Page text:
REVIEWS
Volume 9 Number 5
Looking Back With Gratitude, Looking Forward With Hope
01 October 1996

The opening of MRA's Jubilee conference at Mountain House, Caux, was marked by the Swiss federal government and by international diplomats and politicians. Kenneth Noble reports.


A series of chauffeur-driven limousines snaked their way round the hairpin bends leading up to the small Swiss village of Caux, some 2,000 ft above the Lake of Geneva, on 2 July. Representatives of the Swiss Federal Government, the Canton of Vaud and the Commune of Montreux, in which Caux lies, made the scenic journey to address the opening of the 50th anniversary conference at Mountain House. With them were 17 ambassadors, other diplomats, the Papal Nuncio and church leaders.

Chancellor Helmut Kohl of Germany sent a message, which was read out by Paul Laufs, Minister of State for Communications in the Bonn government. Kohl said that MRA could take stock of 50 years of `fruitful work in the service of understanding and reconciliation'. `The role of Caux has not lessened,' he said. `Still, today, hate and fanaticism are causing bloody conflicts right across the world.' It was important for Germans to mark the anniversary of Caux. `During the years after the war, Caux made a considerable contribution to reconciliation between the former enemies.'

US President Bill Clinton and UN Secretary-General Dr Boutros Boutros-Ghali also sent messages to the conference. Clinton wrote of Caux's `great contributions toward a more stable and peaceful world' since `the dramatic French-German encounters at Mountain House after the Second World War'. Boutros-Ghali said that the inspiring example of the MRA centre in Caux showed `that reconciliation is always possible, that divided and warring peoples can eventually find common ground and a new beginning'.

Messages were also received from King Hussein of Jordan, the Secretary-General of the Commonwealth, the President of Latvia, the Patriarch of Ethiopia, the President of the Swiss Confederation and the President of the Swiss Parliament.

At the opening, the First Citizen of Switzerland and Speaker of Parliament, Jean-Fran├žois Leuba, expressed the gratitude of the Swiss Government for the MRA centre. `The aim of Caux and the aim of Swiss diplomacy are the same - contributing to world peace,' he said. `We need to bring people to the negotiating table before war begins. This dialogue goes on at Caux.' The originality of Caux lay in its belief in practical reconciliation.

Fran├žois Couchepin, Chancellor to the Swiss Federal Government, expressed his gratitude for the `ongoing spiritual adventure' of Caux. `Alas,' he said, `Caux is still needed - peace remains a fragile achievement.' He called for an ethic which was neither imperialist nor fundamentalist and for a democratic community in place of unbridled individualism. `We need standards to define a new ethic that will allow us to live together on this planet. We need to put into practice the Golden Rule - treat others as you would like them to treat you. We need to bring this ethic into politics.' He ended by calling on the people of Mountain House to continue to pursue their convictions.

Claude Ruey, speaking for the Canton of Vaud, acknowledged the pioneering spirit, devotion and deep sense of values of those who met at Caux. It was important to confront `the duty of memory' with honesty and objectivity. `The duty of memory of a people should be frank, complete and non-selective otherwise we will fall into intolerant nationalism, choosing from the past that which seems good to us and becoming an ideal seedbed for conflicts and hatred.' A people that forgot, he warned, cut itself off from its fellow humans and from many experiences - of suffering and success - which went into making its wealth and stability and its willingness to be open to others.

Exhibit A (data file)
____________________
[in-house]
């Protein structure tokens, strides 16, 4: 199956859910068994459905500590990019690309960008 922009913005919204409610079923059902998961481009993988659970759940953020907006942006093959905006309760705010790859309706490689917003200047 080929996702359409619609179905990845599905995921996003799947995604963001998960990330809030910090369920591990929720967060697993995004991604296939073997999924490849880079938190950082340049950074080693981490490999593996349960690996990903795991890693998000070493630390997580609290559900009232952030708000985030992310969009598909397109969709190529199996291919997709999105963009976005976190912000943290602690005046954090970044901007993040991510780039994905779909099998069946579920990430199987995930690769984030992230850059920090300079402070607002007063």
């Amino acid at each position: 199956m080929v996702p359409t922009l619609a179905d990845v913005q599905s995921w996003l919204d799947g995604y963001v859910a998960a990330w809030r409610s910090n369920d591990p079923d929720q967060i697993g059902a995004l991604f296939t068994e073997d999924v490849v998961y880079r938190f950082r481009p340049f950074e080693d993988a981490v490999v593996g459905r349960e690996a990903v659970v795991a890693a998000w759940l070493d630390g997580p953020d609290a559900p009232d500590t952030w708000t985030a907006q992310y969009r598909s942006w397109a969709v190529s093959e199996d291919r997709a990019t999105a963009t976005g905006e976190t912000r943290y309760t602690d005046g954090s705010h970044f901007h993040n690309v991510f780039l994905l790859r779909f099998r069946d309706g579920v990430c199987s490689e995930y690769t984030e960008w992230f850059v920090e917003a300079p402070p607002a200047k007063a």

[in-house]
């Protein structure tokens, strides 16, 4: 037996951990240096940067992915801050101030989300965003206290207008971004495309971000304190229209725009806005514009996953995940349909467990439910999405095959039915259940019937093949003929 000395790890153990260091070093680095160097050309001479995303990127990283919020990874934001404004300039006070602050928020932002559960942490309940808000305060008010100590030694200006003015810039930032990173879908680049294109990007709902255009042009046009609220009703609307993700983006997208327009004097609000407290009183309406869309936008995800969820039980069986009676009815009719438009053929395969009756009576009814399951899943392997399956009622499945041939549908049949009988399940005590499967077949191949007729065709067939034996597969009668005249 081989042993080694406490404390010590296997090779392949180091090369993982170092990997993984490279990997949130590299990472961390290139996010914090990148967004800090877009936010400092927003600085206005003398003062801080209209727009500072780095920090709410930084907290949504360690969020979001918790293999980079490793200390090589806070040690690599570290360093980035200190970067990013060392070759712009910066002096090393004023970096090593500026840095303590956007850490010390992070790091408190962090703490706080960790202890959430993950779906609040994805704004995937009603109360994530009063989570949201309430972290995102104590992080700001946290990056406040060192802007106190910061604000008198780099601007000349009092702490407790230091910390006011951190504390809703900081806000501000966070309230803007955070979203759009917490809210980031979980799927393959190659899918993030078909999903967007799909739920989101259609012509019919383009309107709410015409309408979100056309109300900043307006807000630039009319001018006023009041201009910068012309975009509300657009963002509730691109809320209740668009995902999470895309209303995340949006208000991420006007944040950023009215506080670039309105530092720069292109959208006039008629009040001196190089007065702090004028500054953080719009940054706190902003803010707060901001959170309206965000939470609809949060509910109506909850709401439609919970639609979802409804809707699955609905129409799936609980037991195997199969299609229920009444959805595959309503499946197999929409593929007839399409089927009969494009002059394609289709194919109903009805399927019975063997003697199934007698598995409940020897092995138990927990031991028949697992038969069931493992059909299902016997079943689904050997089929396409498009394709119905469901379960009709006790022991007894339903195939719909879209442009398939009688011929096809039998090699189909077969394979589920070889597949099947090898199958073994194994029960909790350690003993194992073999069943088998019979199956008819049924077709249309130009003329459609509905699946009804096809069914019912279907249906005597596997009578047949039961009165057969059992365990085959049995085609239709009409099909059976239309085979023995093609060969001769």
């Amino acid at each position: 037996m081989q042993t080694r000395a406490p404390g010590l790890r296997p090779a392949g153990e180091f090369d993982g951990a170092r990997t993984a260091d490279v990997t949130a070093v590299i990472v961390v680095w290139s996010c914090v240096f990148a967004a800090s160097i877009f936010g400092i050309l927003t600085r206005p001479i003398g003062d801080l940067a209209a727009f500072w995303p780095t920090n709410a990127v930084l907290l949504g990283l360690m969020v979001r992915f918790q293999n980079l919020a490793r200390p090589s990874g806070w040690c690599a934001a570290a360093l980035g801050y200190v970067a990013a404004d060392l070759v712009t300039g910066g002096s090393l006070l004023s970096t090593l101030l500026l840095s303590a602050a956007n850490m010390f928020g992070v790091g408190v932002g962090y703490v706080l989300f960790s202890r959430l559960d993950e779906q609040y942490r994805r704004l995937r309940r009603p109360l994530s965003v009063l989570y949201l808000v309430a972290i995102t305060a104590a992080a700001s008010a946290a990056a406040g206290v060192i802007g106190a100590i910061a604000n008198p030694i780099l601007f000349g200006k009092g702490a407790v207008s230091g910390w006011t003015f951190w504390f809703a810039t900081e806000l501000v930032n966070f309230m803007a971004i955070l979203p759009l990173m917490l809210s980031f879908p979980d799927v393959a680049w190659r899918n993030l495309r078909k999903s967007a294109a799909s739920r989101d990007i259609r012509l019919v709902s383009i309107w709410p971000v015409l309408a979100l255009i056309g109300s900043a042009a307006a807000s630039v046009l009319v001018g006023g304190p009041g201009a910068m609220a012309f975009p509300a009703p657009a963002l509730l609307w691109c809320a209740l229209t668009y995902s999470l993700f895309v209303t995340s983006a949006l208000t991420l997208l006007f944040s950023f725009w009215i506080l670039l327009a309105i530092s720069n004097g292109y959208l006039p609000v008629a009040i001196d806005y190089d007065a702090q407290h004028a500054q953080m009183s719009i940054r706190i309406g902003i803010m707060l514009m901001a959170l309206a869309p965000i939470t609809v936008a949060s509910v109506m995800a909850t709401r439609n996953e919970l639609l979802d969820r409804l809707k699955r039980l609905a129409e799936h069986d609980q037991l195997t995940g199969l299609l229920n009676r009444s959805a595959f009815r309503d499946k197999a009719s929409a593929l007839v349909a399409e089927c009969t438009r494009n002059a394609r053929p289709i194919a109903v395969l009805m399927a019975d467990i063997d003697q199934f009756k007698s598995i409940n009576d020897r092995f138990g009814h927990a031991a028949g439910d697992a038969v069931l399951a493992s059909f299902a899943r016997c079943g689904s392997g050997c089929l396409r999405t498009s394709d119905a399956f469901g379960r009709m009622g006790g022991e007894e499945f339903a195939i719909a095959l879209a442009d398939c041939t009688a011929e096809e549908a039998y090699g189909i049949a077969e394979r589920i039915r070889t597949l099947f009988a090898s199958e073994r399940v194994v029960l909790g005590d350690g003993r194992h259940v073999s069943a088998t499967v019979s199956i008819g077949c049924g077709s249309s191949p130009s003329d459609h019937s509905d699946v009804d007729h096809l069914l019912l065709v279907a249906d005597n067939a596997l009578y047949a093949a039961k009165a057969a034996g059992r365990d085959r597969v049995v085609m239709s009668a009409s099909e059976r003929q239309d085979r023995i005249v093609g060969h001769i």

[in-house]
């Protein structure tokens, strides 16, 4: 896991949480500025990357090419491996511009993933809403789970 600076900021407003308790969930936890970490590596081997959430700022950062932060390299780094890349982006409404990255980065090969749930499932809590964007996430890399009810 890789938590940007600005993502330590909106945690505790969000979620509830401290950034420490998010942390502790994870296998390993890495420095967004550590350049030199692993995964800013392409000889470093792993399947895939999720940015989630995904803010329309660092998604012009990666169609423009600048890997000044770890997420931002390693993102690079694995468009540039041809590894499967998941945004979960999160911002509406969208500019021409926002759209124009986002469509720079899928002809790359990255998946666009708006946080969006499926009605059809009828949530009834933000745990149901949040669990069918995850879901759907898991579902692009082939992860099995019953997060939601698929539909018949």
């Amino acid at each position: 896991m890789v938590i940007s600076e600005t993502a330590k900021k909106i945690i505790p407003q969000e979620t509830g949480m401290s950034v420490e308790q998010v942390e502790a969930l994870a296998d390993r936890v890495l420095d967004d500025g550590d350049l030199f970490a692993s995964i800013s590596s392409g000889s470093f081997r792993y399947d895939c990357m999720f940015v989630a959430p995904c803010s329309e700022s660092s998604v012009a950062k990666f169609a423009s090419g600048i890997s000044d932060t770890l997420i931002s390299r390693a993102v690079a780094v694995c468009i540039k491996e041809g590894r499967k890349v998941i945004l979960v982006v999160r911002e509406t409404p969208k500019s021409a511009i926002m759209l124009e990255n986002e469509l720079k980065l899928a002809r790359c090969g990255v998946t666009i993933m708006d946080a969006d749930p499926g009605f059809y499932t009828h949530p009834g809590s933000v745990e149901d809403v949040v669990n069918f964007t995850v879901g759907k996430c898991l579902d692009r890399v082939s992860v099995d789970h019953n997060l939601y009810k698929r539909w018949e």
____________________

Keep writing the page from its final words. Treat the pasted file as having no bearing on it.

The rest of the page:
For the Caux Foundation, the legal body responsible for the MRA centre, Marcel Grandy spoke of the tasks which MRA had undertaken in the past and today. But, he went on, Caux was not only concerned with collective problems. Everything, he said, began in individuals' hearts - `As I am, so is my country.' Caux attached great importance to such questions as: What is the meaning of life? What is the true role of the family? What should be offered to today's young people?

Two days earlier, many of the 400 who had already assembled in Mountain House attended an `ecumenical celebration of thanksgiving' to mark the anniversary. The service, at the church of St Vincent at Montreux-Planches, was conducted by clergy of both the Protestant and Catholic Parishes of Montreux. The theme was three-fold: forgiveness for past mistakes, thanksgiving and intercession for the future. The service started with a rousing organ prelude, a welcome and a prayer. Then Now thank we all our God was sung by the congregation in multilingual unison.

People from the conference gave prayers in French, German and English. Some asked for forgiveness for where those committed to MRA had fallen short in pursuing their calling, or had been arrogant towards those with a different calling. Suresh Khatri of Fiji, a Hindu, gave a prayer in Sanskrit.

In his address, Pastor Jean Piguet spoke of the heritage of people of faith - a growing list. `In this century we cannot possibly number all the servants of God - planters, cultivators, gardeners and workmates... collaborating with God! But there must be no sense of rivalry or jealousy among us... we are just the garden which he cultivates.' He called on the congregation to open their eyes wider to `notice the first green shoots of spring, sometimes in our garden, sometimes in our neighbour's field.... The fruits of the harvest are already within sight, the eternal Jubilee.'
Kenneth Noble